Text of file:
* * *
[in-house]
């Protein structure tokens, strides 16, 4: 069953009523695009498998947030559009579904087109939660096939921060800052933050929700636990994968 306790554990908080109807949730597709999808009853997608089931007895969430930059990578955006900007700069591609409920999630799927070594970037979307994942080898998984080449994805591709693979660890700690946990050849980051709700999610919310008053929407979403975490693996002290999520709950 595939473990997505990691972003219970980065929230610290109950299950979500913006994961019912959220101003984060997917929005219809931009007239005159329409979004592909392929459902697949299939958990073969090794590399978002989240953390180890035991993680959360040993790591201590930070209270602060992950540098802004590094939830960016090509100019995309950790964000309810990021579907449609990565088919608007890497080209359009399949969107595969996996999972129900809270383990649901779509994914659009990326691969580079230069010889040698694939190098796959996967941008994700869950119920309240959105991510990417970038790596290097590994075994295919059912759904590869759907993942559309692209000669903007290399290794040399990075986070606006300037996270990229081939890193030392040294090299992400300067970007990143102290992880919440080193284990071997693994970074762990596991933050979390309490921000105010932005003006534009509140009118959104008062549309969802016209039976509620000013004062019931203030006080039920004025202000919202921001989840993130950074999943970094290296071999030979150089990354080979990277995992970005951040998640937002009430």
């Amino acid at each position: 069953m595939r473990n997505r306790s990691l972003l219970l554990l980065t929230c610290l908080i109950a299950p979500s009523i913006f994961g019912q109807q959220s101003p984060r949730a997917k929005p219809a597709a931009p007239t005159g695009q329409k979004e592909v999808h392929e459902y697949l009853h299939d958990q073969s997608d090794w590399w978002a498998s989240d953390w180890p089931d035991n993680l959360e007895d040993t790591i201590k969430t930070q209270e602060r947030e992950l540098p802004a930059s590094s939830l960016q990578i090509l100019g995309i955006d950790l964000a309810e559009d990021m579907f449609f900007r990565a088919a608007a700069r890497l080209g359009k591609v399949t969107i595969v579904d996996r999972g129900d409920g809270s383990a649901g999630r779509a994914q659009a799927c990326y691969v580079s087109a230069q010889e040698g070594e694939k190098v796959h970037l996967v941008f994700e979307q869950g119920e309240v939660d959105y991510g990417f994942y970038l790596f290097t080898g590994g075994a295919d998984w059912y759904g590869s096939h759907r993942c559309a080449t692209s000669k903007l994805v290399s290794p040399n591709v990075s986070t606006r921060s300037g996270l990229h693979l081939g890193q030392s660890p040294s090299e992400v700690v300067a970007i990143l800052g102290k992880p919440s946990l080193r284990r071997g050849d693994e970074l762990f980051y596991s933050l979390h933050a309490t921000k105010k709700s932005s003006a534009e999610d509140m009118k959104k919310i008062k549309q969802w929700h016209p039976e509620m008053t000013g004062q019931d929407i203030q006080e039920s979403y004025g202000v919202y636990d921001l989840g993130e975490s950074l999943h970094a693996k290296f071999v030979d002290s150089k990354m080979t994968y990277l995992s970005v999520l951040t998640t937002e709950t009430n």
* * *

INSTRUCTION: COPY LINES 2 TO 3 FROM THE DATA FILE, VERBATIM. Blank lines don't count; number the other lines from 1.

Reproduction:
């Protein structure tokens, strides 16, 4: 069953009523695009498998947030559009579904087109939660096939921060800052933050929700636990994968 306790554990908080109807949730597709999808009853997608089931007895969430930059990578955006900007700069591609409920999630799927070594970037979307994942080898998984080449994805591709693979660890700690946990050849980051709700999610919310008053929407979403975490693996002290999520709950 595939473990997505990691972003219970980065929230610290109950299950979500913006994961019912959220101003984060997917929005219809931009007239005159329409979004592909392929459902697949299939958990073969090794590399978002989240953390180890035991993680959360040993790591201590930070209270602060992950540098802004590094939830960016090509100019995309950790964000309810990021579907449609990565088919608007890497080209359009399949969107595969996996999972129900809270383990649901779509994914659009990326691969580079230069010889040698694939190098796959996967941008994700869950119920309240959105991510990417970038790596290097590994075994295919059912759904590869759907993942559309692209000669903007290399290794040399990075986070606006300037996270990229081939890193030392040294090299992400300067970007990143102290992880919440080193284990071997693994970074762990596991933050979390309490921000105010932005003006534009509140009118959104008062549309969802016209039976509620000013004062019931203030006080039920004025202000919202921001989840993130950074999943970094290296071999030979150089990354080979990277995992970005951040998640937002009430």
């Amino acid at each position: 069953m595939r473990n997505r306790s990691l972003l219970l554990l980065t929230c610290l908080i109950a299950p979500s009523i913006f994961g019912q109807q959220s101003p984060r949730a997917k929005p219809a597709a931009p007239t005159g695009q329409k979004e592909v999808h392929e459902y697949l009853h299939d958990q073969s997608d090794w590399w978002a498998s989240d953390w180890p089931d035991n993680l959360e007895d040993t790591i201590k969430t930070q209270e602060r947030e992950l540098p802004a930059s590094s939830l960016q990578i090509l100019g995309i955006d950790l964000a309810e559009d990021m579907f449609f900007r990565a088919a608007a700069r890497l080209g359009k591609v399949t969107i595969v579904d996996r999972g129900d409920g809270s383990a649901g999630r779509a994914q659009a799927c990326y691969v580079s087109a230069q010889e040698g070594e694939k190098v796959h970037l996967v941008f994700e979307q869950g119920e309240v939660d959105y991510g990417f994942y970038l790596f290097t080898g590994g075994a295919d998984w059912y759904g590869s096939h759907r993942c559309a080449t692209s000669k903007l994805v290399s290794p040399n591709v990075s986070t606006r921060s300037g996270l990229h693979l081939g890193q030392s660890p040294s090299e992400v700690v300067a970007i990143l800052g102290k992880p919440s946990l080193r284990r071997g050849d693994e970074l762990f980051y596991s933050l979390h933050a309490t921000k105010k709700s932005s003006a534009e999610d509140m009118k959104k919310i008062k549309q969802w929700h016209p039976e509620m008053t000013g004062q019931d929407i203030q006080e039920s979403y004025g202000v919202y636990d921001l989840g993130e975490s950074l999943h970094a693996k290296f071999v030979d002290s150089k990354m080979t994968y990277l995992s970005v999520l951040t998640t937002e709950t009430n």